Entering the museum, visitors are transported back in time to an age of Greek grandeur. The museum features the finest anthology of Greek antiquities crowned by over 20,000 magnificent artifacts dating back to the Neolithic era. Major attractions to entice visitors include a 4th Century BC golden funerary wreath, a 370 BC Ninnion Tablet, a 15th Century BC Theseus Ring, the Mask of Agamemnon, Nestor’s Cup, and nine mummies from the time of the pharaohs—donated by the Egyptian government in 1893.

Museum Island, Berlin

Museum Island, Berlin

Located in Berlin, along an island on the river Spree, Museum Island is a collective of five museums, added to UNESCO’s World Heritage Sites list in 1999. The ‘famous five’ are: the Altes Museum, the Neues Museum, the Alte Nationalgalerie, the Bode Museum and the Pergamon Museum. Each of these five vast treasure houses deserves at least half a day of exploring from visitors.

The Pergamon Museum comprises Islamic art and valuables collected from the Ancient Near East, the Altes Museum preserves the antiquities collection, the Neues Museum exhibits the prehistoric, Egyptian and classical collection, the Alte Nationalgalerie showcases paintings and artworks and the Bode Museum houses a superb collection of medals, sculptures, coins and Byzantine art.

A new building called Humboldt Forum is set to be unveiled in 2019 and will be featuring the Museum of Asian Art and the Ethnological Museum of Berlin.

National Museum of Natural History, Smithsonian, Washington D.C.

National Museum of Natural History Smithsonian Washington D.C.

Unveiled in 1910, this historic museum’s remarkable collection is a visual narration of the planet’s history, going back to billions of years of evolution. It was the world’s most-visited natural history museum and the fourth most-visited museum in 2016 (welcoming about 7.1 million visitors).

Located on the National Mall in Washington D.C., the National Museum of Natural History, Smithsonian has amassed a humongous 126 million plus collection consisting of meteorites, minerals, rocks and fossils as well as animal and human skeletons throughout the ages.

The largest exhibit in the Museum is the Sant Ocean Hall displaying 674 marine specimens with a combination of models and the latest technology, which allows visitors a glimpse into ocean life: past, present and future.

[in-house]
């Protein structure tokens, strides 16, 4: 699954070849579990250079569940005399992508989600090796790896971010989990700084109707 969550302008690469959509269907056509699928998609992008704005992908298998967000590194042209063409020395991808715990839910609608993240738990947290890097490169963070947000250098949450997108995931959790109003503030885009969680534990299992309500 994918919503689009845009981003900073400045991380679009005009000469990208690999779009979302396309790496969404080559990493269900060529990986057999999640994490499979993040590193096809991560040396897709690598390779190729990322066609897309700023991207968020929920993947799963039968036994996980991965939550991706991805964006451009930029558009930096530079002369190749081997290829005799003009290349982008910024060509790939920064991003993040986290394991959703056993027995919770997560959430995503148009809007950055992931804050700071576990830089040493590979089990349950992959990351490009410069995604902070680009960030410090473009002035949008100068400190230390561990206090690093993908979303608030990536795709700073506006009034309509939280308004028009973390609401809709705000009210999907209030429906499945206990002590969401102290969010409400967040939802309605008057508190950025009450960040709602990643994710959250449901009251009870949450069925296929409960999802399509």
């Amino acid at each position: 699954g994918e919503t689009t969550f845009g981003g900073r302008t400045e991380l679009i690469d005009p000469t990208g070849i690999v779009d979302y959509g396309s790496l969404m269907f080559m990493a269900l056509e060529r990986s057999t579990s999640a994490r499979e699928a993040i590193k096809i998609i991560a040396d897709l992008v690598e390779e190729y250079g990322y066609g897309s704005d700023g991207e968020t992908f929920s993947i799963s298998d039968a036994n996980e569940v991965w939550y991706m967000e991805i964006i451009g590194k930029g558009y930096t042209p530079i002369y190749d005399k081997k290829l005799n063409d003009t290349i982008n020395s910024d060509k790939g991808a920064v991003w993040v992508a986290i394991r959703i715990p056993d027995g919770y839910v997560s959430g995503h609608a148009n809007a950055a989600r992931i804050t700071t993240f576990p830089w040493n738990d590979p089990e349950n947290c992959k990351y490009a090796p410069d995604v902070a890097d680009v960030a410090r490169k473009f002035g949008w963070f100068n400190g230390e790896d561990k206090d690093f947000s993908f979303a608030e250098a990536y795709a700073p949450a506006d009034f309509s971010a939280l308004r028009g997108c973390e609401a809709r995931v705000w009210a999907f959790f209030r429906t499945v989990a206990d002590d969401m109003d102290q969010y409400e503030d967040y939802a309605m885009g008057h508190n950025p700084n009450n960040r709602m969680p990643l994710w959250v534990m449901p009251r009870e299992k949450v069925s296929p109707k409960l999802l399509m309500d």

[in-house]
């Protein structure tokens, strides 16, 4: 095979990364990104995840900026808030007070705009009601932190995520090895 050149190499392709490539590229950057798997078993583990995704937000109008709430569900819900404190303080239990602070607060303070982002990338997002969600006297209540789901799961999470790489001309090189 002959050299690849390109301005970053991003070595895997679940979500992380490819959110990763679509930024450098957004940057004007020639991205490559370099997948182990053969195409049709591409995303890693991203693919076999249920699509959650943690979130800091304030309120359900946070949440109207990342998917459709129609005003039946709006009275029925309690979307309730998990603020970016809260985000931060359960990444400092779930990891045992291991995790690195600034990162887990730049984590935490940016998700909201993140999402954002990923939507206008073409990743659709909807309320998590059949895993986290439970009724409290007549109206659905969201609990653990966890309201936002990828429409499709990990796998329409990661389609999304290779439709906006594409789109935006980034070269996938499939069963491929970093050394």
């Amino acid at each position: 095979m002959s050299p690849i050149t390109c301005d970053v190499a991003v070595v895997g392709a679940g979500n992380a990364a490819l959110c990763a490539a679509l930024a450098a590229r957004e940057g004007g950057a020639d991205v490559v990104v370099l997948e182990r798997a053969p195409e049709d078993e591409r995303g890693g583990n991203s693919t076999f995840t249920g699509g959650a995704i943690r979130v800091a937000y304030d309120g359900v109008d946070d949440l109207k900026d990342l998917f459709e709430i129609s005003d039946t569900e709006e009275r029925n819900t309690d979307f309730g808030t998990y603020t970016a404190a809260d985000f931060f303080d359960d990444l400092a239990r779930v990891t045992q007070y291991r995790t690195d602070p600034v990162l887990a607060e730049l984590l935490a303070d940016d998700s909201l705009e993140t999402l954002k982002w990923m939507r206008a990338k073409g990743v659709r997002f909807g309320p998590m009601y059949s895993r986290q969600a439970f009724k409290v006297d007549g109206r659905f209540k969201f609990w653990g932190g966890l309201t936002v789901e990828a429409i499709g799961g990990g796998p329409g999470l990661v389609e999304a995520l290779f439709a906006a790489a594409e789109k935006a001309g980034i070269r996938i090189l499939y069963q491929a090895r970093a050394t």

Other highlights in the Museum include the O. Orkin Insect Zoo, which entertains visitors with tarantula feedings, the Butterfly Pavilion, the Samuel C. Johnson IMAX Theater and the David H. Koch Hall of Human Origins, where modern forensic techniques help in recreating and displaying life-sized models of early human faces, traced back to 6 million years.

National Museum of China, Beijing

National Museum of China, Beijing

The world’s second most-visited museum, behind the Louvre, attracting over 8,000,000 visitors in 2017, the National Museum of China counts among the largest museums in the world.

Combining two separate museums (the Museum of the Chinese Revolution and the National Museum of Chinese History) located in the same building since 1959, the National Museum of China was founded in 2003. The museum preserves a collection of 1,050,000 rare and precious artifacts dating back to 1.7 million years ago, covering Chinese history from the Yuanmou Man to the end of the last imperial dynasty in China, the Qing Dynasty.

Notable artifacts displayed in the Museum include an 830 kg Simuwu Ding (a sacrificial vessel, which is currently the world’s heaviest piece of ancient bronze-ware) and a bronze zun (a ritual wine vessel with four sheep heads) belonging to the Shang Dynasty, a rare inscribed bronze water pan of the Western Zhou Dynasty, gold-threaded jade burial suits of the Han Dynasty, a group of glazed sancai of the Tang Dynasty and ceramics belonging to the Song Dynasty.

National Air and Space Museum, Washington D.C.

National Air and Space Museum, Washington D.C.

First established in 1946 as the National Air Museum, its main building was unveiled on the National Mall, Washington D.C. in 1976. A part of the Smithsonian Institution heritage, it is now called the National Air and Space Museum and is the most-visited museum in the USA and the third most-visited in the world (visitor footfalls were about 7.5 million in 2016).

Highlights of the Museum include the Wright brothers’ 1903 Flyer near the entrance, the Apollo 11 command module Columbia (the only piece of the spacecraft that could get back to Earth), American aviator Charles Lindbergh’s monoplane Spirit of St. Louis, the Friendship 7 capsule steered by astronaut John Glenn, a lunar rock transported back in 1972 during the Apollo 17 mission (which visitors are allowed to touch), the sound barrier breaking Bell X-1 (or Bell Model 44), and the model of Starship Enterprise from the famous sci-fi TV series Star Trek. Almost all crafts displayed are originals or their original backups.

The National Air and Space Museum also doubles up as a research center for geophysics, terrestrial geology and planetary science as well as aviation and spaceflight.